In a market setting, racists who arbitrarily discriminate are forced to pay for that decision. If an employer refuses to hire anyone of a particular race or sex, they are limiting their potential pool of labor. With self-imposed diminished options to choose from, the most productive employees may be excluded, and the firm overall will be less productive than it otherwise could be. Likewise, if a company refuses to exchange goods or services with people because of arbitrary characteristics the firm will have fewer sales and be less profitable. On top of these effects, many forms of discrimination can spark boycotts from other potential customers.
Even if someone prefers one race over another, they will probably still value profits and market share over the costs of discrimination. If they are willing to absorb those costs for the personal satisfaction of not doing business with people they dislike, they will lose ground to competitors who do not arbitrarily discriminate, since the latter will be more profitable. Since market forces work against racists, sexists, etc, one way these people can have their ideals enforced without personally suffering is through the political apparatus. In the post-reconstruction south, that is exactly what happened.
In an article in the Journal of Economic History, entitled The Political Economy of Segregation: The Case of Segregated Streetcars, Jennifer Roback remarked, “My evidence suggests that segregation laws did not simply codify an already existing, well-established social custom. On the contrary, contemporary reports indicate that whites and blacks customarily sat where they chose on municipal streetcars in the absence of segregation ordinances. Second, the streetcar companies frequently resisted segregation, both as custom and law. The reason most often gave was that separate cars and sections would be too expensive. In addition, there is little indication that pressure for segregation came from the average white passenger.”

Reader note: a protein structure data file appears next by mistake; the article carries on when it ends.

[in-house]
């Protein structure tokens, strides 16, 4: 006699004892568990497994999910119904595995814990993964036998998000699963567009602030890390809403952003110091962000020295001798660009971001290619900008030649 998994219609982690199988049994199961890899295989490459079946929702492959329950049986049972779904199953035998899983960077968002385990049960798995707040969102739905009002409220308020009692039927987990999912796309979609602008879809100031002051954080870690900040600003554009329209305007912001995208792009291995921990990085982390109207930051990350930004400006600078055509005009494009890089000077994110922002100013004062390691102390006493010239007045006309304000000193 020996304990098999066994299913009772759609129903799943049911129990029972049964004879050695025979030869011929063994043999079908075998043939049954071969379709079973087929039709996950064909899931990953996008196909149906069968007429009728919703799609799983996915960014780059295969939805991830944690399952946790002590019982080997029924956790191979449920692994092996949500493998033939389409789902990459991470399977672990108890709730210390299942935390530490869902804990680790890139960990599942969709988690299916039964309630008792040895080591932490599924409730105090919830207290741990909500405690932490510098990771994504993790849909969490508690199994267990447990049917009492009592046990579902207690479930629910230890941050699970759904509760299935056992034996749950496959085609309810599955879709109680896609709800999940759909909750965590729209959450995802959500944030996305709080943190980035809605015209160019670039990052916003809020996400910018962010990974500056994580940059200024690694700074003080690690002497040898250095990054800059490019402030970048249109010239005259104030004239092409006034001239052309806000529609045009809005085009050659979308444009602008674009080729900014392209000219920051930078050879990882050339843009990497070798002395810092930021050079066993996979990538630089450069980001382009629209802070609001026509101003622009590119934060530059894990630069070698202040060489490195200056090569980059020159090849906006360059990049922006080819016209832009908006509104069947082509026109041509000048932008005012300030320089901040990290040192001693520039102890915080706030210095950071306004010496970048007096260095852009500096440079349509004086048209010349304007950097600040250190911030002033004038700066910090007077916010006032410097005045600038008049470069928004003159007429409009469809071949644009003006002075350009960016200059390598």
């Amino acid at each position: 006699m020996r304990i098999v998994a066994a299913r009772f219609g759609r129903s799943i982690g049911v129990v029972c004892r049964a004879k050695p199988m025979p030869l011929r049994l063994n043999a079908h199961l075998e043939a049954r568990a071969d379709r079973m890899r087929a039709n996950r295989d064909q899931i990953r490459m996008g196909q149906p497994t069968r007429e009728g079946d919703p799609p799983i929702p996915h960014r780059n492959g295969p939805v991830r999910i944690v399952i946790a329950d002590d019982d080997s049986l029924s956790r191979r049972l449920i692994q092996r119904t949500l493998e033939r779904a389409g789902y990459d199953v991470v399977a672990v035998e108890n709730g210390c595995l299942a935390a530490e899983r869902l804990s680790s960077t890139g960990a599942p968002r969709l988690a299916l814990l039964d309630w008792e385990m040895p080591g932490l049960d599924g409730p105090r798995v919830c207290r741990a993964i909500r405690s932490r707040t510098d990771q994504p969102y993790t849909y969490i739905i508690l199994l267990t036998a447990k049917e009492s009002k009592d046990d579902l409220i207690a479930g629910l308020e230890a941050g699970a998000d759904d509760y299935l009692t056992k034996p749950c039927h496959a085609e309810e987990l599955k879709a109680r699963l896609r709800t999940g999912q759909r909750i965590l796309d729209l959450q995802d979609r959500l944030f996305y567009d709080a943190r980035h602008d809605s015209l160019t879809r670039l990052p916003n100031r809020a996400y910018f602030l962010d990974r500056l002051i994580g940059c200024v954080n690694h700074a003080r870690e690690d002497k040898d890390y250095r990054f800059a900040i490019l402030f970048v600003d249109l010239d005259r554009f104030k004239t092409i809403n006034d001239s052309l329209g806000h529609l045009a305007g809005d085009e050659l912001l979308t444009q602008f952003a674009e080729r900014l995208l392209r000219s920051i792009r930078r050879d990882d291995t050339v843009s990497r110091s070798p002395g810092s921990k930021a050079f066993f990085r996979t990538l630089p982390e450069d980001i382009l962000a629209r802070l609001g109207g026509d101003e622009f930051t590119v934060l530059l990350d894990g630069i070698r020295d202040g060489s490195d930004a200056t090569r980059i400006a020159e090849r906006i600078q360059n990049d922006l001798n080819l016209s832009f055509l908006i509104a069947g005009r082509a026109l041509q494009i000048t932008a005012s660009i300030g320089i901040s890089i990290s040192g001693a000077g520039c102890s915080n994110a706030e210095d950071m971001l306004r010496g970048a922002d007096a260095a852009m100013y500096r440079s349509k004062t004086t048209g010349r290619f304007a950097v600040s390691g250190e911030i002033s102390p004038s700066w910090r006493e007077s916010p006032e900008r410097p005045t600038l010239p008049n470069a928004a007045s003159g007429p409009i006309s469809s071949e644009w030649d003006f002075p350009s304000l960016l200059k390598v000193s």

After the abolition of slavery, it was nearly 3 decades until the first laws mandating segregation started popping up in southern states. As Roback documents, during that time streetcars and railroads did not impose segregation. To do so would have entailed significantly higher operating costs for owners. Additionally, these companies relied on the black population far too much to be able to afford to refuse service to blacks or to risk sparking a boycott with segregation practices. A report issued by a Georgia company in 1906 reads, “The Savannah Electric Company of this city is now facing a boycott from the negroes on account of the putting into effect here yesterday of the law providing for the separation of the whites and blacks on streetcars. The action on the part of the company was not voluntary.”
A Georgia state law mandating segregation was actually passed much earlier, in 1891. It took a full 15 years of political pressure and police enforcement for the Savannah Electric Company to comply. They were not the only ones. The Georgia Railway and Electric Company did not segregate until 1906, and the Augusta Railway and Electric Company neglected to do so until 1898. Roback documents similar stories in cities across much of the south; opposition to discriminatory laws by private companies, followed by forced compliance and predictable boycotts.
One means of opposition was in the form of pre-planned confrontations that would lead to legal challenges of segregation laws in the courts. In 1892, the East Louisiana Railroad cooperated with a group of organized citizens to arrange for an encounter with Homer Plessy. As Michael Klarman notes in From Jim Crow to Civil Rights, The Supreme Court and the Struggle for Racial Equality, “Because Plessy appeared white, the arrest could not have taken place without the connivance of railroad officials, which was forthcoming because railroads disliked the segregation law, which was both expensive and inconvenient for them.” This confrontation led to the now famous case of Plessy v. Ferguson, which went all the way to the Supreme Court.
Private companies likely did not fight against Jim Crow laws because they thought all races were equal. They may very well have been just as white supremacist as anyone else. But in a competitive market setting, arbitrary discrimination has significant associated costs. So even if the owners of these companies were as racist as anyone else, they still desired profit more than they wanted to discriminate. Since market forces tend to punish arbitrary discriminatory practices so severely, proponents of discrimination are often left resorting to the only remaining means of obtaining their objectives: the power of government force.
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